The pastel painting demonstration which follows was written by Margot Schulzke, the author of A Painter's Guide to Design and Composition.
Stage One:  
I've already done a well-developed black and white study. I choose a sienna toned surface to complement the cool domes, expanding the study by hand--I never project--onto La Carte Pastel board, using vine charcoal. The perspective in doing such buildings can be tricky, so I correct the drawing a fair amount, using canned air only, to protect the delicate La Carte surface. Once drawing is in place, I begin laying color in, first deep purples into shadow areas to build depth, then pale pinks into the sky to establish the value range. A bit of the greens here and there.
Stage Two:  
Continue laying in color. With a delicate touch, so as not to fill the tooth too soon. Also to allow the warm tone of the surface to "breathe". (Surface is a top priority in pastel: choose one that enhances your subject, not one that has to be buried.) La Carte cannot be toned with water or solvents, so this is strictly pastel. I move dark browns into shadow areas over the purples. Sky: Apply a pale cobalt blue, dragging it vertically into the pinks. Layer over it with a cerulean. Keep details as loose as I can with the architecture.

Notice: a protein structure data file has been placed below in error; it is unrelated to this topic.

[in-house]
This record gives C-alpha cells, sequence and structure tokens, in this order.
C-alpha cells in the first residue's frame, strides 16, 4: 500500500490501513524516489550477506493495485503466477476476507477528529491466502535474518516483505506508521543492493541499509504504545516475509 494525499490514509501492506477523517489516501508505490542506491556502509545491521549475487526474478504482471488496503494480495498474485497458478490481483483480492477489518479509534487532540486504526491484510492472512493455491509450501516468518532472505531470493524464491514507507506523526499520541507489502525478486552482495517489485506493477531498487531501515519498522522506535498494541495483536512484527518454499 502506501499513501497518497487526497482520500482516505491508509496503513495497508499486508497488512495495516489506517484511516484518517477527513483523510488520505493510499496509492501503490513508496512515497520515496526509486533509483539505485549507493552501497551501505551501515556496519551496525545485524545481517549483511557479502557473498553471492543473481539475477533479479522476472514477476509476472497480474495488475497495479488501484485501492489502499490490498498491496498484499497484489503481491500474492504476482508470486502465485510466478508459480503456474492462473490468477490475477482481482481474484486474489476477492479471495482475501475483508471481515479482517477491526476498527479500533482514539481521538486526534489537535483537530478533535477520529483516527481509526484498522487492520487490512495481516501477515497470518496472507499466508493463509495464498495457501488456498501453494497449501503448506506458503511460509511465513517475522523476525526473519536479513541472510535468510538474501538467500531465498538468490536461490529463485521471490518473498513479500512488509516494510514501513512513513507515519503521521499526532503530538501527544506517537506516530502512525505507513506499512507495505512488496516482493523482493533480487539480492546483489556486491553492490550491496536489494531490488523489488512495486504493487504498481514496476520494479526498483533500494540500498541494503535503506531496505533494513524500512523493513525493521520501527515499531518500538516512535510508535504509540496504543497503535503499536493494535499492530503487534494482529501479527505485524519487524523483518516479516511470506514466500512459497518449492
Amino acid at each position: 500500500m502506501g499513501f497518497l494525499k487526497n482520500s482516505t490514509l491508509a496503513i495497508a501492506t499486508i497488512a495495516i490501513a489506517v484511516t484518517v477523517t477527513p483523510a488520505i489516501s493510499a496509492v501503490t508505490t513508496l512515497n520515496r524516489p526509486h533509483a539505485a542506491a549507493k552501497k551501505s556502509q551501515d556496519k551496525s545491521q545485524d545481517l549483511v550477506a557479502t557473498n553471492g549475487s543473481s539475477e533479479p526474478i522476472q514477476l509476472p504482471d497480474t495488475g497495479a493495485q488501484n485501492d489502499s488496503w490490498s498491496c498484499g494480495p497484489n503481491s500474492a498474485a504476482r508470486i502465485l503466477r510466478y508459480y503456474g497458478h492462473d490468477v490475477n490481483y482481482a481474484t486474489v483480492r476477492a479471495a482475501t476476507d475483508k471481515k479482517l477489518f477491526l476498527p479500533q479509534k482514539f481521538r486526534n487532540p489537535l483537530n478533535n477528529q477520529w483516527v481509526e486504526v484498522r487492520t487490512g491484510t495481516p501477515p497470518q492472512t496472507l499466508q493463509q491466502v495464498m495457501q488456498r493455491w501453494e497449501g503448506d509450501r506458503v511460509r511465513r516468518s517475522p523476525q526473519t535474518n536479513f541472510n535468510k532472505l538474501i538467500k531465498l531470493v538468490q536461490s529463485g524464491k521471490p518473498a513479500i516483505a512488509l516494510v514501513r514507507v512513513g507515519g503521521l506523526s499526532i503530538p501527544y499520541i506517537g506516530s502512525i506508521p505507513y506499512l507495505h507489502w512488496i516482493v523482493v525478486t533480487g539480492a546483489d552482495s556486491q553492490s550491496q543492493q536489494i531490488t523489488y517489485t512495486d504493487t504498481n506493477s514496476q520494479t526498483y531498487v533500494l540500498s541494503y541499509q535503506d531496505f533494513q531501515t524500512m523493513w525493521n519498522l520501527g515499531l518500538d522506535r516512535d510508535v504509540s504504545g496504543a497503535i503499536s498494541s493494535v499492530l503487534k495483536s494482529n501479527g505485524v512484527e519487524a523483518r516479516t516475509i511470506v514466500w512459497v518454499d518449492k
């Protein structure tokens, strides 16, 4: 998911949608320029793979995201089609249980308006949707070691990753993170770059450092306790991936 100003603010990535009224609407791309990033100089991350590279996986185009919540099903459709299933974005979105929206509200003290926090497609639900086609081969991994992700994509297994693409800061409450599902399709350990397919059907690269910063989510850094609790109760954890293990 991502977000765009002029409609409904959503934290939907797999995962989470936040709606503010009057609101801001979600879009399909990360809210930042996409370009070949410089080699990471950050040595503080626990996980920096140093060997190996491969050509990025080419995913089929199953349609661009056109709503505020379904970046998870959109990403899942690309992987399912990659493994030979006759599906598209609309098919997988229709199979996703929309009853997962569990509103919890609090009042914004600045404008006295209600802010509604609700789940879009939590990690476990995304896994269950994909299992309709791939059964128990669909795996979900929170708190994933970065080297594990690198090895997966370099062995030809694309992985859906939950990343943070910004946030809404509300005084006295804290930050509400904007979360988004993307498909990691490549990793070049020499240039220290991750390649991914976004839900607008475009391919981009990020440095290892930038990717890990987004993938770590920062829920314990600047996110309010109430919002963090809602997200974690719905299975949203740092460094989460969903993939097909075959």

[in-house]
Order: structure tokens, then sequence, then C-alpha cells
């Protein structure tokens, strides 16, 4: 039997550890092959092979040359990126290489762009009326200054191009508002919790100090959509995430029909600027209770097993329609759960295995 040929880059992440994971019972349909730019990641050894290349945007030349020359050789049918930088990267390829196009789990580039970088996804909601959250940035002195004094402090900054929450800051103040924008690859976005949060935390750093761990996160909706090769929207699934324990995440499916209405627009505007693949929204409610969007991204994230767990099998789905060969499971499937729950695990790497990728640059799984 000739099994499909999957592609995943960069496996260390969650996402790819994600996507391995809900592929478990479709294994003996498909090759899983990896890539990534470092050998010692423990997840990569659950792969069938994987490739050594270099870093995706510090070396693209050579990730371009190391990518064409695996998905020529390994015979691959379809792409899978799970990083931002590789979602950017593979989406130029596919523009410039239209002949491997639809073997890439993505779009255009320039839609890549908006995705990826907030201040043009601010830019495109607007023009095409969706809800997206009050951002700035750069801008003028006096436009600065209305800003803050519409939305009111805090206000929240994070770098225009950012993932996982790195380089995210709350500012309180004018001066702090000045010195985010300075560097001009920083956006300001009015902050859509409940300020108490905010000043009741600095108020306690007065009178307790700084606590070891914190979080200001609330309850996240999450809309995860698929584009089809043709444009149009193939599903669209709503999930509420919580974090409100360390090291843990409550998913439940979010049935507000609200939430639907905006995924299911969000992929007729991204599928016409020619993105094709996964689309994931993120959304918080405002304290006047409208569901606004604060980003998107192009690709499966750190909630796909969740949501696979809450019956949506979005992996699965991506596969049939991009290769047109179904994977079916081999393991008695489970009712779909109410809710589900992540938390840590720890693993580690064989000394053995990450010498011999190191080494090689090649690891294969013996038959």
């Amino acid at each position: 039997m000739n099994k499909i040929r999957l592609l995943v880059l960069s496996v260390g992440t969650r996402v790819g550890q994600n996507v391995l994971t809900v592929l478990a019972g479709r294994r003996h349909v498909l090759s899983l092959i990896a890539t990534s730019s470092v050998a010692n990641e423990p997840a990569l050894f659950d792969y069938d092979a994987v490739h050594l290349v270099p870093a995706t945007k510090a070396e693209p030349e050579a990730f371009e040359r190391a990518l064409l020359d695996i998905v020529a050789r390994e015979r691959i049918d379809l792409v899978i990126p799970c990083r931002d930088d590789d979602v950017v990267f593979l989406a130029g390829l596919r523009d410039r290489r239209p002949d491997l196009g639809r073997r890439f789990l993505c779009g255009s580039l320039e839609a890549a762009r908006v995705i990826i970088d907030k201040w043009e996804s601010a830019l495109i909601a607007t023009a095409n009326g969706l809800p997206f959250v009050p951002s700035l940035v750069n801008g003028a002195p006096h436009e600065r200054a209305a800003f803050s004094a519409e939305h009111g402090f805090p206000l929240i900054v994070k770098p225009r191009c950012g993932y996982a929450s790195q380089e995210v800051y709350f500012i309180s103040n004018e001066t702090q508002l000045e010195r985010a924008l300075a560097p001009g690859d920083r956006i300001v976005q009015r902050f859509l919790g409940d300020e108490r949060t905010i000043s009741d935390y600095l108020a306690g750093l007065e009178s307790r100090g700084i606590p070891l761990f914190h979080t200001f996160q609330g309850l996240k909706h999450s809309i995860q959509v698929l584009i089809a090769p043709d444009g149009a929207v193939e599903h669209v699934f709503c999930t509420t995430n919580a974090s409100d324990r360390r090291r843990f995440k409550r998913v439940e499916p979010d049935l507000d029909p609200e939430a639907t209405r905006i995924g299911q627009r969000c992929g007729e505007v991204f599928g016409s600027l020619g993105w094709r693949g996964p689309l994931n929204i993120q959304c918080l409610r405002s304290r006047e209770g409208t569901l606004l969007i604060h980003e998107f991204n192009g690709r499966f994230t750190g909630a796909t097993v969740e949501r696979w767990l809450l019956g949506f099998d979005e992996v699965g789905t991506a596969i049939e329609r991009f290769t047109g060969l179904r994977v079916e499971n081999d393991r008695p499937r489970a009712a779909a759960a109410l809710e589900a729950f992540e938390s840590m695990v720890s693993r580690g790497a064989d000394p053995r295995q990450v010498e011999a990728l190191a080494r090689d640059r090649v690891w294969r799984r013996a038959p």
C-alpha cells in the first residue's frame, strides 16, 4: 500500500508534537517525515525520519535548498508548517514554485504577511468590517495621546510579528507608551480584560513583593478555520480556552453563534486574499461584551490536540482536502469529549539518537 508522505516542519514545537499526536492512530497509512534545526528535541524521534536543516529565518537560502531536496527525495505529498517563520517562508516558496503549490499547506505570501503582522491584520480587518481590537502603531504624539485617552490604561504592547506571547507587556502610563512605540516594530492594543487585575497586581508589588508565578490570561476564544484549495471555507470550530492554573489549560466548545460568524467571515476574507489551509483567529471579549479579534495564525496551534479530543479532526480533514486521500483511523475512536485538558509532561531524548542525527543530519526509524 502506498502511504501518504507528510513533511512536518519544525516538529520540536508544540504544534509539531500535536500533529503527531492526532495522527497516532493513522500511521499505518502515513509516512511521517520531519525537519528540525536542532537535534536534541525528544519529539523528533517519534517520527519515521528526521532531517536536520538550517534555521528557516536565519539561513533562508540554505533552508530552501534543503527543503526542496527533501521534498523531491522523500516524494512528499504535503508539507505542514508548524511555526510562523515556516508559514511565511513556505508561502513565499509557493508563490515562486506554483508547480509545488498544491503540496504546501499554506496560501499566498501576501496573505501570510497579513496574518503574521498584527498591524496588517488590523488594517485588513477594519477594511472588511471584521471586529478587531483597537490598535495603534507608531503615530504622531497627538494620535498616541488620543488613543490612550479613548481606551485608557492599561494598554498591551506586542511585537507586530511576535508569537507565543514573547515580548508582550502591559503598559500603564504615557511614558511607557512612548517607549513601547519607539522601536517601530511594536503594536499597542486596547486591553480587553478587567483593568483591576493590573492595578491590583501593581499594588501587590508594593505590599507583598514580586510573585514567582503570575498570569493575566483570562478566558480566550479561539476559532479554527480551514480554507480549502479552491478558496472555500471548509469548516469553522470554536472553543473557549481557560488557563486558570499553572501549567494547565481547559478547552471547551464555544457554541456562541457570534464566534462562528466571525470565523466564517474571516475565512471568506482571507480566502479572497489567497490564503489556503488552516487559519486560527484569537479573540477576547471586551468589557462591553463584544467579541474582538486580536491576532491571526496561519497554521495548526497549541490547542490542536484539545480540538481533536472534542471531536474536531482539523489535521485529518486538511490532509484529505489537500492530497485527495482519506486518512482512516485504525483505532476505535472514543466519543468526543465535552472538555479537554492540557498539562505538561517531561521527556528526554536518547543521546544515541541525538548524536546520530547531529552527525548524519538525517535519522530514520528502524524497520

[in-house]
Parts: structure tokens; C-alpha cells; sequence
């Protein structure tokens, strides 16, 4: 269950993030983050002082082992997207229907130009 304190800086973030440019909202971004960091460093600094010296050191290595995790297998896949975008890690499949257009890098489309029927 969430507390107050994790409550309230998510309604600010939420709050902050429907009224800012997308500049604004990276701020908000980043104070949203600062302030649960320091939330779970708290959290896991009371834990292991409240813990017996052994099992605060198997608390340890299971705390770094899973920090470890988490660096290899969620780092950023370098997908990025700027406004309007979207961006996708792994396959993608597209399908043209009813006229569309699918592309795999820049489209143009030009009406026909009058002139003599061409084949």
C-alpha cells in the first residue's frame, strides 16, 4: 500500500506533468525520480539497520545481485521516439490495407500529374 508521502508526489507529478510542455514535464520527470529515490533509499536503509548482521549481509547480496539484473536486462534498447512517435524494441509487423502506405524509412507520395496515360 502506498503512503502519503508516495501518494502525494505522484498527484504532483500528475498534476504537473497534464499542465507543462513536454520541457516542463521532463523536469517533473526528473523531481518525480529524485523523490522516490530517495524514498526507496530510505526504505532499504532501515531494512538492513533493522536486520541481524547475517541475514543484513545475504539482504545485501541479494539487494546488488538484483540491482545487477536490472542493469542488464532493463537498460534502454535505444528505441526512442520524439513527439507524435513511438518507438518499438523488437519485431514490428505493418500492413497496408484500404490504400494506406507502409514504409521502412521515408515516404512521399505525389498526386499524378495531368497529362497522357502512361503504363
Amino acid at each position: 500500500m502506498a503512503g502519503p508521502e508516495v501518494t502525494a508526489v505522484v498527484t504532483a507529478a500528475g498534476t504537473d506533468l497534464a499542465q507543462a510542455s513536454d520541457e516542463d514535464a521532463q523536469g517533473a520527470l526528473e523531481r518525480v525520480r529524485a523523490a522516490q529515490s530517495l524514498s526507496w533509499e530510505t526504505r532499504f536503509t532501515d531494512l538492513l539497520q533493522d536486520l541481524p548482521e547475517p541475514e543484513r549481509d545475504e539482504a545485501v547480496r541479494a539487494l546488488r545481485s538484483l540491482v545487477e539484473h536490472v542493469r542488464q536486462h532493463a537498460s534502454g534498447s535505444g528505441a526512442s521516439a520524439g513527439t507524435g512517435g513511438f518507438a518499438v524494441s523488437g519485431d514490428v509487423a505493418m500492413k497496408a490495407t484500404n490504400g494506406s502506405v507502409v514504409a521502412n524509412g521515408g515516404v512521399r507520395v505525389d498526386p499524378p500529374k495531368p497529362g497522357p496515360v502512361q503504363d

Stage Three:  
Begin to develop areas, working first with the focal point, layering color into the sky, going warm at the horizon line to balance the cool domes. Use canned air to pull back when application seems too heavy or remove a portion on left tower where perspective appears to be off. Bring deep mauves into shadow areas, using Great American Artworks for the subtle tones, Schminke for the brights in the sunlit areas of the domes. I warm the greens on nearer portions of the domes, bringing them forward, letting strokes indicate structure. Create a sky with drifting clouds, with fairly heavy application to allow for blending--in the sky only. Use pastel pencils and Faber-Castell Polychromos to drag over edges to soften them. Keep far distance (at extreme left) very loose.
Stage Four:  
All delicate glazing touches here. Lots of hard pastel in use--Faber Castell or NuPastel, or Rembrandt. Warm the blue greens further with a yellow-green Schmincke. Deepen the shadows with darkest brown soft pastels, under eaves and in windows. Add rose to the half-tones on the turret. Hatch the sky with a near-white pale cerulean blue (Rembrandt). Add a deep-red glaze to the shadows on the stone walls. Rosy-up the skyline, just above the domes. Quit!
© 1999, Margot Schulzke

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